In a nut shell, as best as I understand it, what voltage the cells end up at depend on how they're used. They can operate around an equilibrium voltage I think as high as 1.37V, or as low as, I think, 1.26V. A more conservative range might be 1.31 to 1.34. Higher equilibrium voltage is better - and that's what I see when I operate my pack at low charge state (a very carefully managed low charge state, not just willy-nilly using the pack with the 'bar gauge' down low).

Using those voltages to calculate power or maybe energy difference, the higher equilibrium amounts to something like 2-8% more power and/or energy input/output capability... The actual calculation would have to be more complex, but it's probably something like this.

Basically, when I use the pack at high charge state, I end up with a lower operating voltage and a shrinking usable charge-state window. If I operate at low charge state, I have a higher operating voltage, it's pretty consistent/flat, and it's across a larger usable charge-state window...

Not sure how much of what I see is behavior of old cells or behavior of NiMH in general, or Insight NiMH in general. I've never had a new pack so never seen how they behave. But, based on stuff around here I've seen/read, I don't imagine that new cells are or could be much different. They'd at least have the same or similar 'vario-stoichiometry' and thus exhibit the same weird voltage behavior as any NiMH cell... On the other hand, with old or older cells, there's probably a lot of other forms of degradation/mismatch that settle in and complicate the picture.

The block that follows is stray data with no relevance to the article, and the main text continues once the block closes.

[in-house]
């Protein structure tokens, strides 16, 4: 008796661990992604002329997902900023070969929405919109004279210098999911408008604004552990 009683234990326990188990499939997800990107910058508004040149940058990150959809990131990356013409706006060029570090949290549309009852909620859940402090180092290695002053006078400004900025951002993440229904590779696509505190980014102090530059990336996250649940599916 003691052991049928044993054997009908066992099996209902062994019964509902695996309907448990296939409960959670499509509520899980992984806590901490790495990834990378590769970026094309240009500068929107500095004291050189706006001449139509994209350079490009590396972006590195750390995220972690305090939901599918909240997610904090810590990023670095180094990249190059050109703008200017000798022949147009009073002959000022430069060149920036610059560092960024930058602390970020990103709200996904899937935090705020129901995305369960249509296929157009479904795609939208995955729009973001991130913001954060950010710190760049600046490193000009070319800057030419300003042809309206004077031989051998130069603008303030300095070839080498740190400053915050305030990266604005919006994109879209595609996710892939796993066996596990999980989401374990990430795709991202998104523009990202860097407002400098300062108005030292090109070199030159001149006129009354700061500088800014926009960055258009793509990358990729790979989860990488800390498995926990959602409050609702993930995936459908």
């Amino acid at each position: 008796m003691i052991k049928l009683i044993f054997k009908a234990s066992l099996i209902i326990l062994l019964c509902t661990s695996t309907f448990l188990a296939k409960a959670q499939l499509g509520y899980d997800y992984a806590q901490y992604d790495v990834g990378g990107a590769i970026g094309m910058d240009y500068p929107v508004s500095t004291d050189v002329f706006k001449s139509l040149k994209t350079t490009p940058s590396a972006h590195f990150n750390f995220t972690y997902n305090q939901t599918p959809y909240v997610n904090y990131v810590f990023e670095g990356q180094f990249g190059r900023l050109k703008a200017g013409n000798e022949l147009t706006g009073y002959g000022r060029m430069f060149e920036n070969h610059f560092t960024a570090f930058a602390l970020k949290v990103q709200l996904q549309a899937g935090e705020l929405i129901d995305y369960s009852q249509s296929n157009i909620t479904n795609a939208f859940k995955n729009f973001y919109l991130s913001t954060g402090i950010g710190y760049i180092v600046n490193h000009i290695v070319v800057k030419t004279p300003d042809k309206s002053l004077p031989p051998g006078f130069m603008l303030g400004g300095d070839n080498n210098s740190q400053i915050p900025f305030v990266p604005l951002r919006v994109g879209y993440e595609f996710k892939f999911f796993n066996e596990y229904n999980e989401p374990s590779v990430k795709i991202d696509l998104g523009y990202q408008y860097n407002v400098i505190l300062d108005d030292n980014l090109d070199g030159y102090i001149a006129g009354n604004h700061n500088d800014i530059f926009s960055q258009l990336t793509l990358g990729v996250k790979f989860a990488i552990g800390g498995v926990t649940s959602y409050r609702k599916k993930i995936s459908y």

* this could be debatable. I think Eli/Sean might argue that 'charging high' balances cells, so if what you get from charging high is more balanced cells with some waste, then so be it.
 

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Eq1 I believe you are correct with that - I do believe they take more to charge and don't give the same percentage back,,, once charged i believe they would give more back then a low pack though would they not?

so I was kinda thinking yeah it takes more - but you do get a bigger punch back when taking off and such - although the percentage is not as efficient like your saying,,, still if it keeps the pack alive longer then it's worth it although Im aware some don't feel that way...

I am learning allot from both you and Eli and others on this stuff - mechanical's I can do in my sleep but batteries are a huge learning curve for me --- can have a pack out and taken apart in about 15 to 20 minutes though lol thanks for the info
 

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Question for Eli if you happen to read, on your bumblebee packs that are brand new not refurbed, and the high output 8amh --- what is the country of origin that makes those sticks? thank you.